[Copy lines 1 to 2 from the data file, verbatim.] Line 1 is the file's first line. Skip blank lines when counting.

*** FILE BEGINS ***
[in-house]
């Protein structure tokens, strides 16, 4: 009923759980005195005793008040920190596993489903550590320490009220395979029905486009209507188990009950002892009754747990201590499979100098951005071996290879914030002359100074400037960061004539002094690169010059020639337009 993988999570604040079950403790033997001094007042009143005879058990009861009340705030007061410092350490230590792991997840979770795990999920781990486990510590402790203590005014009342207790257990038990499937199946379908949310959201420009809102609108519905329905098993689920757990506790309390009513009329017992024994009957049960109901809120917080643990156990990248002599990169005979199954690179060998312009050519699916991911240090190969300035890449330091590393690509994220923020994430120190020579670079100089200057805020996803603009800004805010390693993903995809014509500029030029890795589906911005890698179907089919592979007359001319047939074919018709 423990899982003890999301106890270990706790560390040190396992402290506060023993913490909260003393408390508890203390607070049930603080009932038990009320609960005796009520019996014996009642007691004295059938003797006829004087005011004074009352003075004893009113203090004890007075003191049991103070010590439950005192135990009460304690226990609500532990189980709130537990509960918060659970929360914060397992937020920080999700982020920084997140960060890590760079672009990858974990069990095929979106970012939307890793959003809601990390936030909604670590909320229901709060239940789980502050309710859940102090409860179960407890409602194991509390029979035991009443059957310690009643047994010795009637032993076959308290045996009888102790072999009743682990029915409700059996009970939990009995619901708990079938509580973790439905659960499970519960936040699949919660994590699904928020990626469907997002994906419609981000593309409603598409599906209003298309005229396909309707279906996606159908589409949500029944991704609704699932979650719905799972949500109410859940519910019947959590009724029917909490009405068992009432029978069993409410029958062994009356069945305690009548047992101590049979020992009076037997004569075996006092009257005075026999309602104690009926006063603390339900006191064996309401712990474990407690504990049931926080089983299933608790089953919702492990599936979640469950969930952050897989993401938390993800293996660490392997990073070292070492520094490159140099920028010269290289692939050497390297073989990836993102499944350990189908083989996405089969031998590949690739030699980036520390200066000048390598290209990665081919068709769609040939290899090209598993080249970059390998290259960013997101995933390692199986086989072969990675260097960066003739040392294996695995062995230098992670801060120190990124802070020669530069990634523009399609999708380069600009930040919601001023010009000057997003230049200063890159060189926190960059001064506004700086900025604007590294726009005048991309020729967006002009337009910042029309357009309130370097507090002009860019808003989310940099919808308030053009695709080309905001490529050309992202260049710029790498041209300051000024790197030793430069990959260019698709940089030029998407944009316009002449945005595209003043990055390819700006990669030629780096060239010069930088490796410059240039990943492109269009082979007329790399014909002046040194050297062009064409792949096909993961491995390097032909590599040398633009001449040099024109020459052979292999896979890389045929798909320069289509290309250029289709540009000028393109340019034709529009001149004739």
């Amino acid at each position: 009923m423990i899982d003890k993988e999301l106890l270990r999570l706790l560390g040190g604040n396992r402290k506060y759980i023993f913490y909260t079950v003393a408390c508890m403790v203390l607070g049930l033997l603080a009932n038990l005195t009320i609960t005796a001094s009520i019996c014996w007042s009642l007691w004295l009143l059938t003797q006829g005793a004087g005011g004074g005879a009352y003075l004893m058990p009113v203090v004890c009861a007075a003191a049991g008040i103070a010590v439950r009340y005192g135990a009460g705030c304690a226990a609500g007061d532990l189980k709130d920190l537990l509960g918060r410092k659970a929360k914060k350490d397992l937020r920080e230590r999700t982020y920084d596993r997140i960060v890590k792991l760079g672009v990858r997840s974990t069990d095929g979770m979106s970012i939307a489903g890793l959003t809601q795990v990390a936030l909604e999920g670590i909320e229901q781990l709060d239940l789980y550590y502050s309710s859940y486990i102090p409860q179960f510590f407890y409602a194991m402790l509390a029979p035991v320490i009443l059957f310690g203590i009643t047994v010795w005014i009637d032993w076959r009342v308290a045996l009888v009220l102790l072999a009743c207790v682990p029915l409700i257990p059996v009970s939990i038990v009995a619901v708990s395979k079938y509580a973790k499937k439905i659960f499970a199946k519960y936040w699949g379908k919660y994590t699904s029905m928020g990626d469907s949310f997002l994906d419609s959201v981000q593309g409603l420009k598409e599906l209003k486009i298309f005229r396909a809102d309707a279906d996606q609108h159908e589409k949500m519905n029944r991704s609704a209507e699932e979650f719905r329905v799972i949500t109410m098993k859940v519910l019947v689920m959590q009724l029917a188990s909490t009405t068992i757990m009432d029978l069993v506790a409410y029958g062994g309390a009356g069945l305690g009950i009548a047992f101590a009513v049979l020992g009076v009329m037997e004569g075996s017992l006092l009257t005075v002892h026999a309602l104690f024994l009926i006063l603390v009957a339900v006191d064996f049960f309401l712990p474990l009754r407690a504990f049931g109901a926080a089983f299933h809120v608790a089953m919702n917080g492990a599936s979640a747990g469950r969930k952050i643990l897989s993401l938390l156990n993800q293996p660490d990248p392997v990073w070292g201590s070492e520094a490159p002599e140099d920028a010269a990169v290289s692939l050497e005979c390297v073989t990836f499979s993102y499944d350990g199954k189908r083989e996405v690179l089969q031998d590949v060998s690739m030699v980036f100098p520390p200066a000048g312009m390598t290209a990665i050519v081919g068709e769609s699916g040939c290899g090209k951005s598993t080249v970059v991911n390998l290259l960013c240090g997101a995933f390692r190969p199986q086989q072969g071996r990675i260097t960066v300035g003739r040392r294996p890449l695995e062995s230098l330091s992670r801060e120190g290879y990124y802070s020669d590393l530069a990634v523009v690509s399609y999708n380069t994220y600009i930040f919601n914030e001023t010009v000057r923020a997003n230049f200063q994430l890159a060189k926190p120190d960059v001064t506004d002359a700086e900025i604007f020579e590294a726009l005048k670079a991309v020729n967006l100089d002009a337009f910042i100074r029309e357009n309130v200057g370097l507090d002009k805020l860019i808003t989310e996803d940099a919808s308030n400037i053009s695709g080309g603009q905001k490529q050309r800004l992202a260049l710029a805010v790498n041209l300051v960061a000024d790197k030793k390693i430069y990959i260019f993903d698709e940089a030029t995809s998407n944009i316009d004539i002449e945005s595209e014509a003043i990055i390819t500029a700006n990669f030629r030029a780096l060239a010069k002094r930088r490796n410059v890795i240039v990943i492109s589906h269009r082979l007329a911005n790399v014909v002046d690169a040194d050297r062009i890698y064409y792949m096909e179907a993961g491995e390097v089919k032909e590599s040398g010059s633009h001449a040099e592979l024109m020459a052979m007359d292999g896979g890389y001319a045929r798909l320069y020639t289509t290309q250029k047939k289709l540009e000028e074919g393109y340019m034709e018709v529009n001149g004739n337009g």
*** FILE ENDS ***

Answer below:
[in-house]
């Protein structure tokens, strides 16, 4: 009923759980005195005793008040920190596993489903550590320490009220395979029905486009209507188990009950002892009754747990201590499979100098951005071996290879914030002359100074400037960061004539002094690169010059020639337009 993988999570604040079950403790033997001094007042009143005879058990009861009340705030007061410092350490230590792991997840979770795990999920781990486990510590402790203590005014009342207790257990038990499937199946379908949310959201420009809102609108519905329905098993689920757990506790309390009513009329017992024994009957049960109901809120917080643990156990990248002599990169005979199954690179060998312009050519699916991911240090190969300035890449330091590393690509994220923020994430120190020579670079100089200057805020996803603009800004805010390693993903995809014509500029030029890795589906911005890698179907089919592979007359001319047939074919018709 423990899982003890999301106890270990706790560390040190396992402290506060023993913490909260003393408390508890203390607070049930603080009932038990009320609960005796009520019996014996009642007691004295059938003797006829004087005011004074009352003075004893009113203090004890007075003191049991103070010590439950005192135990009460304690226990609500532990189980709130537990509960918060659970929360914060397992937020920080999700982020920084997140960060890590760079672009990858974990069990095929979106970012939307890793959003809601990390936030909604670590909320229901709060239940789980502050309710859940102090409860179960407890409602194991509390029979035991009443059957310690009643047994010795009637032993076959308290045996009888102790072999009743682990029915409700059996009970939990009995619901708990079938509580973790439905659960499970519960936040699949919660994590699904928020990626469907997002994906419609981000593309409603598409599906209003298309005229396909309707279906996606159908589409949500029944991704609704699932979650719905799972949500109410859940519910019947959590009724029917909490009405068992009432029978069993409410029958062994009356069945305690009548047992101590049979020992009076037997004569075996006092009257005075026999309602104690009926006063603390339900006191064996309401712990474990407690504990049931926080089983299933608790089953919702492990599936979640469950969930952050897989993401938390993800293996660490392997990073070292070492520094490159140099920028010269290289692939050497390297073989990836993102499944350990189908083989996405089969031998590949690739030699980036520390200066000048390598290209990665081919068709769609040939290899090209598993080249970059390998290259960013997101995933390692199986086989072969990675260097960066003739040392294996695995062995230098992670801060120190990124802070020669530069990634523009399609999708380069600009930040919601001023010009000057997003230049200063890159060189926190960059001064506004700086900025604007590294726009005048991309020729967006002009337009910042029309357009309130370097507090002009860019808003989310940099919808308030053009695709080309905001490529050309992202260049710029790498041209300051000024790197030793430069990959260019698709940089030029998407944009316009002449945005595209003043990055390819700006990669030629780096060239010069930088490796410059240039990943492109269009082979007329790399014909002046040194050297062009064409792949096909993961491995390097032909590599040398633009001449040099024109020459052979292999896979890389045929798909320069289509290309250029289709540009000028393109340019034709529009001149004739």